The industry’s prominent focus on edge computing reflects the growing realization that for applications like these, it’s imperative to bring datacenter-caliber processing capabilities and real-time automated decision making closer to where the data traffic originates. This in turn will evolve the way datacenters are interlinked together by impacting where and how data enters and exits the cloud, and will drive increased deployments of longer distance links, suggesting a steady growth for metro and long haul infrastructure into 2019 and beyond. As a result, global deployments of PON and fiber backhaul infrastructure are expected to be healthy into 2019, as indicated by industry forecasts predicting coherent port count growth.


In 2019, volume scale optical module deployments in cloud datacenters will continue to drive the cost structures and supply chain required to propagate the fastest and most cost-effective optical links to enterprise environments and outward throughout the network.

To that end, cloud datacenters are still in the early stages of a long upgrade cycle to 100G and higher bandwidth. Industry customer forecasts project 2019 and 2020 to be strong growth years for CWDM4 modules in particular, with the potential for 100G unit demand in 2019 to more than double demand in 2019, reaching estimated volumes over 10 million units in 2019. Some experts predict that 100G CWDM4 modules will see market dominance as far as year 2022.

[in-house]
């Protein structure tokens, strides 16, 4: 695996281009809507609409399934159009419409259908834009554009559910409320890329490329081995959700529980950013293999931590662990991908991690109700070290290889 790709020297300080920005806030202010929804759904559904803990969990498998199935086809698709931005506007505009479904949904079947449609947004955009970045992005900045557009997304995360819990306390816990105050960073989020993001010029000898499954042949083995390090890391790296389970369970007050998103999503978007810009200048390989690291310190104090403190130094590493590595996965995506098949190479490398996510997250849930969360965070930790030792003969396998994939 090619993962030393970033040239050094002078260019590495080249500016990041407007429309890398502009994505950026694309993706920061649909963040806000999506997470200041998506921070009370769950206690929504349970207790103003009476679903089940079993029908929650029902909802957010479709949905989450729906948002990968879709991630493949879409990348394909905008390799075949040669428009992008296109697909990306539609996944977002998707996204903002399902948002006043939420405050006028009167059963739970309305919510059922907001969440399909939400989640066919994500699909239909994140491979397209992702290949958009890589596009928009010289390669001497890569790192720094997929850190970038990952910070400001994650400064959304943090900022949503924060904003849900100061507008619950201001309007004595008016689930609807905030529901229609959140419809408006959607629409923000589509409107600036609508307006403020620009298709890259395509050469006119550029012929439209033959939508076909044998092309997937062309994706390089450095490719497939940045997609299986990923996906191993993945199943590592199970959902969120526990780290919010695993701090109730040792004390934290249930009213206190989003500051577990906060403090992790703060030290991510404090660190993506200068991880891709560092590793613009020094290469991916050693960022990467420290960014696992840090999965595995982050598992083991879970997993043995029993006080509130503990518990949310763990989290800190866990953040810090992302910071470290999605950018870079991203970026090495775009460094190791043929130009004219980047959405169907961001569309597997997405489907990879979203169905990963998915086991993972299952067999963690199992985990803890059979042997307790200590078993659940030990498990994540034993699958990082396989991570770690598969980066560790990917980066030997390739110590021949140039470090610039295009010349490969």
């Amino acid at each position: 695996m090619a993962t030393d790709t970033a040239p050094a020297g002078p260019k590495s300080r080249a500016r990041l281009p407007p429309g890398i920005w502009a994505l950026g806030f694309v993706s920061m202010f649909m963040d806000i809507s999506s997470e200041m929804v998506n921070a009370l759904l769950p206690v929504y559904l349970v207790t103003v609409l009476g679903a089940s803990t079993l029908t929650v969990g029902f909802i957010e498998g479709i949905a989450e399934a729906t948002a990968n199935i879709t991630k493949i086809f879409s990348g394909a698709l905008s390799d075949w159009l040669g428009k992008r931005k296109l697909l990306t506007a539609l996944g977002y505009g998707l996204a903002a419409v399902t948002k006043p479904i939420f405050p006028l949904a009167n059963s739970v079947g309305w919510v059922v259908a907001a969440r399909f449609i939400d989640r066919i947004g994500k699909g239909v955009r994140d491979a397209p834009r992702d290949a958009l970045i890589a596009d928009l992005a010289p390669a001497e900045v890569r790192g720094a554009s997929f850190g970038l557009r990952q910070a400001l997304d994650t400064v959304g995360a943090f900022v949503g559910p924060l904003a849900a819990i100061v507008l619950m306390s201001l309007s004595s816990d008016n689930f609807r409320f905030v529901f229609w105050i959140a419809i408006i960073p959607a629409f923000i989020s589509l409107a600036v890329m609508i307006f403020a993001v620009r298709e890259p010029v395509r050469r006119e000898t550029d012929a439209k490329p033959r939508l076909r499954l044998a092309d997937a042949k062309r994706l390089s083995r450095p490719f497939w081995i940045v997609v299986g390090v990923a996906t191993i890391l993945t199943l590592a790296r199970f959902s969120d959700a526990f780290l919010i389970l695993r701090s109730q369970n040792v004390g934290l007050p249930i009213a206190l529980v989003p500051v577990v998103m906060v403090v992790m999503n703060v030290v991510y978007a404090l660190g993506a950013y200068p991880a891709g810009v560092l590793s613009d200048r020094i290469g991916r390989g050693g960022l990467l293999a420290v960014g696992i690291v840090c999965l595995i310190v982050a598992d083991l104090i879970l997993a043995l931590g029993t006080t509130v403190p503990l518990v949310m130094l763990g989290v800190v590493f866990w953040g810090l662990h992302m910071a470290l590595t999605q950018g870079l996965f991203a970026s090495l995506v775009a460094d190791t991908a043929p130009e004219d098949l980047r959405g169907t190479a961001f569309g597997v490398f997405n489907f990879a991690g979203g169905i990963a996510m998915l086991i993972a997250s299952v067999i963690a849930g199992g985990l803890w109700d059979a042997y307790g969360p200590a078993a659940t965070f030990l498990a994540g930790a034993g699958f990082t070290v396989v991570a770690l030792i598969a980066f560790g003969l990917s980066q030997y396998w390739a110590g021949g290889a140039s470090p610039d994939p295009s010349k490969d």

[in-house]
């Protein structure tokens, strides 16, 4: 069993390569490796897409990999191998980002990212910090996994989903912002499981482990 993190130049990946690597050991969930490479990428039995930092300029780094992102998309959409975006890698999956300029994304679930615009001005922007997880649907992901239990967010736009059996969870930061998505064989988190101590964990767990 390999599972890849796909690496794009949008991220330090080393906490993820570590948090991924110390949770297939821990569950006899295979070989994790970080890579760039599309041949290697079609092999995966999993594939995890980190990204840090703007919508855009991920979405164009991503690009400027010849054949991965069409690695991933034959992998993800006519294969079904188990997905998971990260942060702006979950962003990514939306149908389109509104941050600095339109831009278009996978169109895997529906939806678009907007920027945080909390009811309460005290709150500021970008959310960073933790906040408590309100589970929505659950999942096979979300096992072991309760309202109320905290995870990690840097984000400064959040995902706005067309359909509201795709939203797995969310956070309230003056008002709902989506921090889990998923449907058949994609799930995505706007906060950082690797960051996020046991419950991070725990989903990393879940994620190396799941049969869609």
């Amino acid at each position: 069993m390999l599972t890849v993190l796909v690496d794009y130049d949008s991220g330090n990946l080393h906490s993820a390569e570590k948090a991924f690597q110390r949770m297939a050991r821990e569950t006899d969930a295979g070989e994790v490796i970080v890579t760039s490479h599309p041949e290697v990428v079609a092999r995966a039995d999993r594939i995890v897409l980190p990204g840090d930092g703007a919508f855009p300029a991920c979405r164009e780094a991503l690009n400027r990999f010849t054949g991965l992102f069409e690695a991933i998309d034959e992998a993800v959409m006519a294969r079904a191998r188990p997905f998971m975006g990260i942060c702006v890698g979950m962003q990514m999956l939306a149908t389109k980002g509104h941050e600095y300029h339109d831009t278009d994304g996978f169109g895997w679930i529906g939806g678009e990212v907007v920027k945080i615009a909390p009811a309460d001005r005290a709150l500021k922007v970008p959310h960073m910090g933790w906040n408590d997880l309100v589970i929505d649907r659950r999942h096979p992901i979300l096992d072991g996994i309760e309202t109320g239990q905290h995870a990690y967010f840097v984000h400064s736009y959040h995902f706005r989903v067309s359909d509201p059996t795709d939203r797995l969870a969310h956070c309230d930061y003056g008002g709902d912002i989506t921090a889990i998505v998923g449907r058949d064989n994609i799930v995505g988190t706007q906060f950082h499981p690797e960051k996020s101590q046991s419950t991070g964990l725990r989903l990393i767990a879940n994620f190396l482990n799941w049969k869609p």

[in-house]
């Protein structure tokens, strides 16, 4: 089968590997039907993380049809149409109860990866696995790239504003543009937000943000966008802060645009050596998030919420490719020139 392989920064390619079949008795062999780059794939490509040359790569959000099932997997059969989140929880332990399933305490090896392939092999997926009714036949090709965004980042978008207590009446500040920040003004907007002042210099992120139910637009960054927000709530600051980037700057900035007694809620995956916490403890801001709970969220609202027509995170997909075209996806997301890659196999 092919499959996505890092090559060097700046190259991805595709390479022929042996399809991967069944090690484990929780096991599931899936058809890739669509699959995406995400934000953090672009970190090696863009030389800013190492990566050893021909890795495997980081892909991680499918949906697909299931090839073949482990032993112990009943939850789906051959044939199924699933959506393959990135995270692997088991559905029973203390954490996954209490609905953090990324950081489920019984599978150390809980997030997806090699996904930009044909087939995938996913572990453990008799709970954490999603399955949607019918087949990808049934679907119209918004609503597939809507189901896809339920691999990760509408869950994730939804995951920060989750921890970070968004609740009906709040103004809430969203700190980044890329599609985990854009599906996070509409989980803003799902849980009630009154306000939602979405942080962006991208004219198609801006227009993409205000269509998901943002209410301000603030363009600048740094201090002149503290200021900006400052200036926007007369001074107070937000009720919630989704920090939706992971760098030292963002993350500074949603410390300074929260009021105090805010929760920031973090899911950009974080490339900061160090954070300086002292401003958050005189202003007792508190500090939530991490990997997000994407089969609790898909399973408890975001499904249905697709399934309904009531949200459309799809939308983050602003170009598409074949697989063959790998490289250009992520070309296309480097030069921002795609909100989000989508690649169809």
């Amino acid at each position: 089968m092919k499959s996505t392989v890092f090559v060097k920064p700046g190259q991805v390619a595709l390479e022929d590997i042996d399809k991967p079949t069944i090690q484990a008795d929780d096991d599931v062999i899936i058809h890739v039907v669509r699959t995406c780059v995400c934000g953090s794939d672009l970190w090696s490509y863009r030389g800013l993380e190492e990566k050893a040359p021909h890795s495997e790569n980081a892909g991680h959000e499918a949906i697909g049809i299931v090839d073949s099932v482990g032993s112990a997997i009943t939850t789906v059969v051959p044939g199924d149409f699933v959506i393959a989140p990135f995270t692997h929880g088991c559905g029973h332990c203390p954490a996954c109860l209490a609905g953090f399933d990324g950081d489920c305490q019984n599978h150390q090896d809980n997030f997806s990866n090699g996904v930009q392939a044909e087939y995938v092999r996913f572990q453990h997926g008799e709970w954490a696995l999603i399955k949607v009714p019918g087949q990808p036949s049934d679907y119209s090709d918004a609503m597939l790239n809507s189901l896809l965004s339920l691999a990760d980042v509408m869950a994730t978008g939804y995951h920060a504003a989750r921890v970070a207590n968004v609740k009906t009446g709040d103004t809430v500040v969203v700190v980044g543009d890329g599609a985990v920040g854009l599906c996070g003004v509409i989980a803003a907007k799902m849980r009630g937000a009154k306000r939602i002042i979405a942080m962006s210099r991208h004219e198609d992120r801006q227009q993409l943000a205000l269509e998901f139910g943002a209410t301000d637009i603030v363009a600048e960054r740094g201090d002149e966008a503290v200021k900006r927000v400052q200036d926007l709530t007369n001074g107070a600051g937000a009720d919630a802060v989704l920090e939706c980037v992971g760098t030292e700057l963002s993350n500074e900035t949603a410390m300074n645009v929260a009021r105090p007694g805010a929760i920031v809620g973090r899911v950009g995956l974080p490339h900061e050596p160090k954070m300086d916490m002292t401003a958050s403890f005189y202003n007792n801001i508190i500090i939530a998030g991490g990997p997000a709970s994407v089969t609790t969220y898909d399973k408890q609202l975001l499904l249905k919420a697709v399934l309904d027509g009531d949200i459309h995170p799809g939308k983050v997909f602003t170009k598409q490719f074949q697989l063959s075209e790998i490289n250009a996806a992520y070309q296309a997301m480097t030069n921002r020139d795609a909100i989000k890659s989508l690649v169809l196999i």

While CWDM4 is expected to represent a vast majority of unit volumes over the next few years, 2019 is also expected to see meaningful adoption of single-lambda PAM-4. Industry watchers anticipate that single-lambda 100G modules will be deployed by several vendors, with volume shipments ramping up by the end of the year. The recent Ethernet Alliance Higher Speed Networking Plugfest hosted at the University of New Hampshire InterOperability Laboratory (UNH-IOL) featured PAM-4-based electrical and optical signaling technologies leveraging compatible offerings from a host of leading vendors, highlighting the gathering industry momentum for single-lambda 100G connectivity.